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The Thompson-Ames Historical Society
writes a weekly news release.

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12-4-05   Gilford Village Events Scheduled for Sun., Dec. 11th

The public is invited to come to Gilford Village on Sunday, December 11th.

At 2:00 p.m., the terrace in front of Thompson-Ames Historical Society’s Union Meetinghouse, at 24 Belknap Mountain Road, will be the gathering place for the annual Living Nativity.

Local animals will play traditional roles, with sheep and oxen in the stable and a donkey at hand to provide transportation for the holy family.

Parishioners of the Gilford Community Church and the First United Methodist Church will don appropriate costumes in order to participate in the annual reenactment. A narrator will read the familiar words from the Biblical story while a song leader guides all present in singing the traditional carols.

The Living Nativity, now without doubt part of Gilford’s annual December traditions, began back in 1993 as a cooperative venture between the Gilford Community Church and the First United Methodist Church, whose ministers, respectively were the Reverend Raymond Wixson and the Reverend Huntley Halvorsen.

For thirteen years now not only have people and animals gathered together to make the Biblical story come alive but also many other people, often adults with young children, have come to witness the event and participate in the caroling.

Afterwards the animals obligingly stand to accept the attention and pats directed their way by the admiring public.

Of course, after the reenactment, the doors of the historic 1834 Meetinghouse are opened wide to welcome the actors and on-lookers to come in, socialize, view the museum exhibits, and warm their hands and feet while they sip hot spiced cider and nibble on a cookie.

Again this year, as during the past couple years, Thompson-Ames Historical Society will have an Open House at the Rowe House from 1:00 until 3:00 p.m.

The Rowe House, located at 88 Belknap Mountain Road within easy walking distance of the Meetinghouse, is an historic farmhouse, a unique Greek Revival cape constructed about 1838 of bricks made on site. Like the Meetinghouse, the Rowe House is on the New Hampshire State Register of Historic Places.

The Rowe House is owned by the Town of Gilford but leased to the Thompson- Ames Historical Society which has appropriately furnished it using the vintage family furniture bequeathed to the Society by the late Arthur A. Tilton, who was born and raised in Gilford.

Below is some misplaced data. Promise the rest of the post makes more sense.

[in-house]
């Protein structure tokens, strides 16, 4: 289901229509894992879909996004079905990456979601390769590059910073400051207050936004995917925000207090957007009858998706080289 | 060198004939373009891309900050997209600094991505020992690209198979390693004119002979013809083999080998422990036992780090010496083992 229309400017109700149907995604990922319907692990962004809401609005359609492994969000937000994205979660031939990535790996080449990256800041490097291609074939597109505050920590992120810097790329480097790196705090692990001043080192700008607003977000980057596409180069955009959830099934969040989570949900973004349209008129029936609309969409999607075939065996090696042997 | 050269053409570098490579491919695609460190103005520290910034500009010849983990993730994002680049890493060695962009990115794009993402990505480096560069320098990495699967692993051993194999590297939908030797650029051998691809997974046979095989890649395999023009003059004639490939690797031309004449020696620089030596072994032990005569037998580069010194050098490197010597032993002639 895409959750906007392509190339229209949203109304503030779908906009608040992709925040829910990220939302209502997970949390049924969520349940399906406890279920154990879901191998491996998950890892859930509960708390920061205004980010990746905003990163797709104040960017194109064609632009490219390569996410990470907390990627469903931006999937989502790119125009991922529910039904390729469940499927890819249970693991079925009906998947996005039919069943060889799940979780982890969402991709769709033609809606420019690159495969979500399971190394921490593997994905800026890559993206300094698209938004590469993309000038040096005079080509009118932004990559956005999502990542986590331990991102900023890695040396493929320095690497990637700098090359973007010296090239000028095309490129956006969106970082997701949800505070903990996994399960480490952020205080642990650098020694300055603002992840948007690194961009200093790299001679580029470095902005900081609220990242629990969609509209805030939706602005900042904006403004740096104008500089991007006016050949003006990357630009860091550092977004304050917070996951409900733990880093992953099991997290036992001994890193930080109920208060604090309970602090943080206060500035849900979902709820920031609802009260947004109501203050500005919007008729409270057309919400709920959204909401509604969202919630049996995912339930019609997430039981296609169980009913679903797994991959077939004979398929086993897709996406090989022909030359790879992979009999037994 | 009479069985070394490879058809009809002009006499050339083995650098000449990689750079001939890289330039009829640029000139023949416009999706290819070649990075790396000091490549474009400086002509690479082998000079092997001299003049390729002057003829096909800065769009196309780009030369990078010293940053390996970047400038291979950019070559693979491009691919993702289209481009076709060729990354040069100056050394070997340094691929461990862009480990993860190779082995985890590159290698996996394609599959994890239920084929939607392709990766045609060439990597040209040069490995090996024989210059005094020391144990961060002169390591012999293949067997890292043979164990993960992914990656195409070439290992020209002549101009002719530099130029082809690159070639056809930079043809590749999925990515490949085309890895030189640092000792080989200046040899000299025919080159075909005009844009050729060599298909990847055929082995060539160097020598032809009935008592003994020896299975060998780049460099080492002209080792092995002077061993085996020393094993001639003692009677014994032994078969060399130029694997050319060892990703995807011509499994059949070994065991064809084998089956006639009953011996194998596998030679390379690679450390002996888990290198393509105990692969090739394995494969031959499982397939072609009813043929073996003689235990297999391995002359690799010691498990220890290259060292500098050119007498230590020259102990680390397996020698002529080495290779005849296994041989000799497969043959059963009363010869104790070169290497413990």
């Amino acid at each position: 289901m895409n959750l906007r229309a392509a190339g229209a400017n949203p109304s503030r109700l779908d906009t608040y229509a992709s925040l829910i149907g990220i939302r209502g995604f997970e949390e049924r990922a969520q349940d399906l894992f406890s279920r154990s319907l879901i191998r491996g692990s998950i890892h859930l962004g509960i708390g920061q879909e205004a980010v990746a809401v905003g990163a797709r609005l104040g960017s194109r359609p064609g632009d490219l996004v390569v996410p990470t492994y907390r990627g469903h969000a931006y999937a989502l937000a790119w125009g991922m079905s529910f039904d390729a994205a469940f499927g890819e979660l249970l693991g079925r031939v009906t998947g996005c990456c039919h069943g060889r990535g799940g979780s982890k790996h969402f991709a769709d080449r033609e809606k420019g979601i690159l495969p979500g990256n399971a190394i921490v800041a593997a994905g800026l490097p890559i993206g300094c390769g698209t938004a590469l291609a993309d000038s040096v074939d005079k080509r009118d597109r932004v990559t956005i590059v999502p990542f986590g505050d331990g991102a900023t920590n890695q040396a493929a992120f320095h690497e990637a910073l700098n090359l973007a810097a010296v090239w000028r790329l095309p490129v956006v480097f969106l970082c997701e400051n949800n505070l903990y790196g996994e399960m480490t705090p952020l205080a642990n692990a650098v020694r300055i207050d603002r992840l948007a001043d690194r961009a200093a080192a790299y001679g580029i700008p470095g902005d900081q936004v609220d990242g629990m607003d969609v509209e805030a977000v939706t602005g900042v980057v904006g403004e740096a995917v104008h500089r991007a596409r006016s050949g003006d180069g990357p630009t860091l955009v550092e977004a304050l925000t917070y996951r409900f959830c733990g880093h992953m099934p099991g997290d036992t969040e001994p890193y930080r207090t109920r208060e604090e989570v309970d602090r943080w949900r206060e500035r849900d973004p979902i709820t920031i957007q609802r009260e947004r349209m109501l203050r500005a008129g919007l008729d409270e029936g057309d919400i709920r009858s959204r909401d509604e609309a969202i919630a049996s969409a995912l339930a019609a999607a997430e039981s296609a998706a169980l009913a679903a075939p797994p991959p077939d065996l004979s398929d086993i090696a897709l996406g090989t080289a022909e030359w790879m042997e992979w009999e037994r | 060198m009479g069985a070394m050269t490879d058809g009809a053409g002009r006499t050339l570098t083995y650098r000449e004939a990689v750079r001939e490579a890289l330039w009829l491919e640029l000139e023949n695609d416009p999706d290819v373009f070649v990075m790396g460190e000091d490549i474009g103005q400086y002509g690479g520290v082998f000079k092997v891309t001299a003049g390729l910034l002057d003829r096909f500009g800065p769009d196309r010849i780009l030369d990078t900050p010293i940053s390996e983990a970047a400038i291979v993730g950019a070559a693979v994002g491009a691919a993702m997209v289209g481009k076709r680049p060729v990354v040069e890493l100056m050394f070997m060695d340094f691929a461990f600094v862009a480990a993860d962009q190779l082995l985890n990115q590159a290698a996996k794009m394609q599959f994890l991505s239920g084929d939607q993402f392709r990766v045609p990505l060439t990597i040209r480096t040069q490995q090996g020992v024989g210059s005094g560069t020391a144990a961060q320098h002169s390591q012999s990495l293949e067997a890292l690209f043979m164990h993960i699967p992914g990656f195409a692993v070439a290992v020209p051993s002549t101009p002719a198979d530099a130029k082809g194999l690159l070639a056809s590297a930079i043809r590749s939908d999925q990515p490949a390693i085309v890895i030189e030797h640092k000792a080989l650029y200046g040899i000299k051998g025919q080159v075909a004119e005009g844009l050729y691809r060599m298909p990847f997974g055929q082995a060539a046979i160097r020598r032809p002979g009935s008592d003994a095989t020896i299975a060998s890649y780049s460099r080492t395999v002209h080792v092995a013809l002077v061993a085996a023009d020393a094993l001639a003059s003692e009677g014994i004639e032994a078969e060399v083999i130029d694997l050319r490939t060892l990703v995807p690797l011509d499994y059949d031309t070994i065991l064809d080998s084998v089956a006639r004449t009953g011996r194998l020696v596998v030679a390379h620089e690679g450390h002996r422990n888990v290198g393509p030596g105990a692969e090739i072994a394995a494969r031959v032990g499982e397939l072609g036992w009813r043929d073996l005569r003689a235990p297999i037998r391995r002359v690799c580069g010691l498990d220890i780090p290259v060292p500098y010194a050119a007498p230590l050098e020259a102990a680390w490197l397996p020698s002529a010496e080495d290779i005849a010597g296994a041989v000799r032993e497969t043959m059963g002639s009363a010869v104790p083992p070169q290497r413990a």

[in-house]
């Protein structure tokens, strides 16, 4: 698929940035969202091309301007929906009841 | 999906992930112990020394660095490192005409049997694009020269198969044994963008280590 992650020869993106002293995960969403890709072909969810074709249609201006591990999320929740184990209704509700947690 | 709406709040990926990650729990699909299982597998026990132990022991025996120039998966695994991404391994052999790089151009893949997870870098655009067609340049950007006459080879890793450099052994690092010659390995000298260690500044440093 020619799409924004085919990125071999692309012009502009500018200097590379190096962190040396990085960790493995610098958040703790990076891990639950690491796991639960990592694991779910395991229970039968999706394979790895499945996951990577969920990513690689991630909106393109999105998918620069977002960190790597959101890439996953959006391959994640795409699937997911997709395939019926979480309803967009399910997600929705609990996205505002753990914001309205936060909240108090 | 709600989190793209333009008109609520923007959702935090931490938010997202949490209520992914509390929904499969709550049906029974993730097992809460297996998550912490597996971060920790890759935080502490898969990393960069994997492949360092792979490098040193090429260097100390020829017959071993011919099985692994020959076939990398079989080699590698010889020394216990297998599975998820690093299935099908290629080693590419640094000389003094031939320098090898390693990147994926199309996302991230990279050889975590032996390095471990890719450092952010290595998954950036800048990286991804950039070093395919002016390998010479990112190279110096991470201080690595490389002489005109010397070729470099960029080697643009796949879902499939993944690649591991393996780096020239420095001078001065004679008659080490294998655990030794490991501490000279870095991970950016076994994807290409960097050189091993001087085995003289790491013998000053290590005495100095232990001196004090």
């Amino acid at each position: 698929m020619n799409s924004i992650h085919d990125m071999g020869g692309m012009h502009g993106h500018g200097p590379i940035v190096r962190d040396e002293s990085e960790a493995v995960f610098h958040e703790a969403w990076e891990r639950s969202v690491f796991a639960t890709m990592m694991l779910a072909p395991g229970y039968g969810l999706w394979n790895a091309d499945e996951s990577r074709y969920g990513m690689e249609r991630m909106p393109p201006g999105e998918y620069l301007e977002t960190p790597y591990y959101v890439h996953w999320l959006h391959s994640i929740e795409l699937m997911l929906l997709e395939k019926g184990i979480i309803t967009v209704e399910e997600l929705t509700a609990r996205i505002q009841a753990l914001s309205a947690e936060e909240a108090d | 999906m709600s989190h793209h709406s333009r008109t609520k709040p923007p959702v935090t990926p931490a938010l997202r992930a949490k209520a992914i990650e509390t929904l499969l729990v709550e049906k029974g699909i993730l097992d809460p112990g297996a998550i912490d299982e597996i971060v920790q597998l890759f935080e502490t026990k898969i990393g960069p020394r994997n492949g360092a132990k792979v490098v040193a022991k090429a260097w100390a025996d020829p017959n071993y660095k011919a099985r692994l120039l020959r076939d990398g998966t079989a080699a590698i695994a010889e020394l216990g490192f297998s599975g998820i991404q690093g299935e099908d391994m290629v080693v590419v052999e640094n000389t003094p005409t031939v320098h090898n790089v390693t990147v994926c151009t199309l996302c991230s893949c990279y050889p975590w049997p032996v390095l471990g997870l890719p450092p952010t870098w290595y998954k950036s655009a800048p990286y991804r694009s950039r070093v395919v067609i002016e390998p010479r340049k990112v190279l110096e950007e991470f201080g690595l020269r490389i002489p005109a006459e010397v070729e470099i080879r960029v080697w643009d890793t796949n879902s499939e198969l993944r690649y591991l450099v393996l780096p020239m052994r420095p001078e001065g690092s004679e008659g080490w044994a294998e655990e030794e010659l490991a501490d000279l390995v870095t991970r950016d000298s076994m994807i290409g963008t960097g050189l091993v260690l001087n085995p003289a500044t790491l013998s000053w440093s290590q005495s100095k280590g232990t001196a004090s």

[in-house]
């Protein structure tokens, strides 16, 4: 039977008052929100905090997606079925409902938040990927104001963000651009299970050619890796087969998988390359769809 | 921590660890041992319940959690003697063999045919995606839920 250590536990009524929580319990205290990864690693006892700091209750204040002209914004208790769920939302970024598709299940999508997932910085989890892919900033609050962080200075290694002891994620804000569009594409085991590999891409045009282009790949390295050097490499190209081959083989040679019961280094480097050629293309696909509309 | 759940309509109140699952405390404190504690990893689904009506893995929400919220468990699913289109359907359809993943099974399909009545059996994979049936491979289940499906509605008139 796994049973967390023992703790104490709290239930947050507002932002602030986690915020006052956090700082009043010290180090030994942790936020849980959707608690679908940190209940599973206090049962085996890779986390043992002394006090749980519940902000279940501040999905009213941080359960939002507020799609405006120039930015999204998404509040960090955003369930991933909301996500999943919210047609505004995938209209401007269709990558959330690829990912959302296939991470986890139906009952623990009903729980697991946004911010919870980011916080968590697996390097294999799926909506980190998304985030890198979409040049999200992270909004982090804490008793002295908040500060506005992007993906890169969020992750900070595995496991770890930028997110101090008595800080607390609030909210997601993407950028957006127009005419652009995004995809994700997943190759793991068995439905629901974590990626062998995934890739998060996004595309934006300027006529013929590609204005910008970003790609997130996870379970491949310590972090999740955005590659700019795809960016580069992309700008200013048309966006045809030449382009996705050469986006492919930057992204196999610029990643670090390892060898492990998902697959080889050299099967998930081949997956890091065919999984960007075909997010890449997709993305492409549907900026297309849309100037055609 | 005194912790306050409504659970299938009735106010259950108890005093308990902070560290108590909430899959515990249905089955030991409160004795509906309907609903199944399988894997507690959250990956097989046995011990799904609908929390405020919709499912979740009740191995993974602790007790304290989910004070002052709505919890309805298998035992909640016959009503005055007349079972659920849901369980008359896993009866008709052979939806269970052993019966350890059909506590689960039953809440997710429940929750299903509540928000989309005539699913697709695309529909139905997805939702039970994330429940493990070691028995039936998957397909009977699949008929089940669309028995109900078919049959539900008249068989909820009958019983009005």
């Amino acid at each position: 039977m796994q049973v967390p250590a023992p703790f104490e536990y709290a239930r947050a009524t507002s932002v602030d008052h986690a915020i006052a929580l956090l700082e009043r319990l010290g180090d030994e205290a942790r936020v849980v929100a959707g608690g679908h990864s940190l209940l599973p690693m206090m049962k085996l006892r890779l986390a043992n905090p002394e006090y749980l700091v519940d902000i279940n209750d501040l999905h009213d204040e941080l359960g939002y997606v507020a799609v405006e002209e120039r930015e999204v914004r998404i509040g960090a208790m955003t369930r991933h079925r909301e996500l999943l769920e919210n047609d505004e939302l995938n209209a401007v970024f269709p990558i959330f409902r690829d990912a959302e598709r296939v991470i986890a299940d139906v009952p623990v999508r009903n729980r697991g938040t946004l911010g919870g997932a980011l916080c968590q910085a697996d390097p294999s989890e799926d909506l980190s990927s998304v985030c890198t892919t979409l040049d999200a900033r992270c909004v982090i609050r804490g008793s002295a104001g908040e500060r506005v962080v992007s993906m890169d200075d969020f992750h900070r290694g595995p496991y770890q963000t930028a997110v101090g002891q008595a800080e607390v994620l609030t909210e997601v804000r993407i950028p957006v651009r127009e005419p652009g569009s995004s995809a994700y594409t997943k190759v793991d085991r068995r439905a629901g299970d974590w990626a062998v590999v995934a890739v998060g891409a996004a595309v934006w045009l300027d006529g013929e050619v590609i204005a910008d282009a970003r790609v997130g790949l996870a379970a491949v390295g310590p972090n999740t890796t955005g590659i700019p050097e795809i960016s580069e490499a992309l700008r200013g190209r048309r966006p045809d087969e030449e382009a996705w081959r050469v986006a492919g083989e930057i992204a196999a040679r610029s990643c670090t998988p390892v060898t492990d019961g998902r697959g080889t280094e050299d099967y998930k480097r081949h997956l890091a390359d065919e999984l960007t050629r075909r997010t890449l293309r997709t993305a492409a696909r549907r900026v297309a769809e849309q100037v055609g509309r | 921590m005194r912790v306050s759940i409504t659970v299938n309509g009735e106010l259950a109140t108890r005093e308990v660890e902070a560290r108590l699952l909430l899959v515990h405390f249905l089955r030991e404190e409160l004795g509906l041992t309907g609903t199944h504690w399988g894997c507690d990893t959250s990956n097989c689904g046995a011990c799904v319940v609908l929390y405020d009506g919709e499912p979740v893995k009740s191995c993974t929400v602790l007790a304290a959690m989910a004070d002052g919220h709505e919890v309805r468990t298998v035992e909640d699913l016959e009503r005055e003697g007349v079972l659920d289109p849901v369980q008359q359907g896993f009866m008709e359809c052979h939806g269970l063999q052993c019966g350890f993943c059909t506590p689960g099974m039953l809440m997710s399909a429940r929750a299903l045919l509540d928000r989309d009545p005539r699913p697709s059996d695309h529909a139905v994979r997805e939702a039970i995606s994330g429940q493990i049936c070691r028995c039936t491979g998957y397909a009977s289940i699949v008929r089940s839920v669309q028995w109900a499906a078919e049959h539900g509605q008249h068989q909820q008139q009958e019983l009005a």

Being a true vintage farmhouse, the Rowe House entry door faces south rather than being oriented to the road.

The house has been appropriately decorated for the holidays. A Christmas tree, donated by Marge Muehlke, was set up on the front porch by Jim Colby, Stan Piper, and Ed LaSala and is now adorned with a plethora of red velvet bows. Gracing the front door is a decorative Christmas wreathe, created by Carmel Lancia. Furthermore, in each down-stairs window is a glowing candle.

When you enter the house, not only do you feel as though you are stepping back in time, but also you are certain that it is Christmastime, thanks to the efforts of Kathy Lacroix. The aroma from spiced hot apple cider greets you even in the entry stair hall and each room has a touch of evergreens, some as garlands, some as decorations on fireplace mantles or tables.

In the parlor is a Christmas tree of Victorian vintage while beneath it are vintage toys from the boyhood days of Arthur Tilton.

Thompson-Ames Historical Society invites the public to take time on Sunday afternoon, December 11th to come to Gilford Village and walk along the red brick side-walk to #24 and #88 Belknap Mountain Road, to experience some special aspects of Gilford traditions that offer a change of pace from the usual December hustle and bustle.

To learn more about Thompson-Ames Historical Society and its activities, do visit our website www.gilfordhistoricalsociety.org or e-mail us at thomames@worldpath.net or telephone us at 527-9009 or stop in at the Society’s office in the Grange Museum Building whenever the “Open” flag is on display.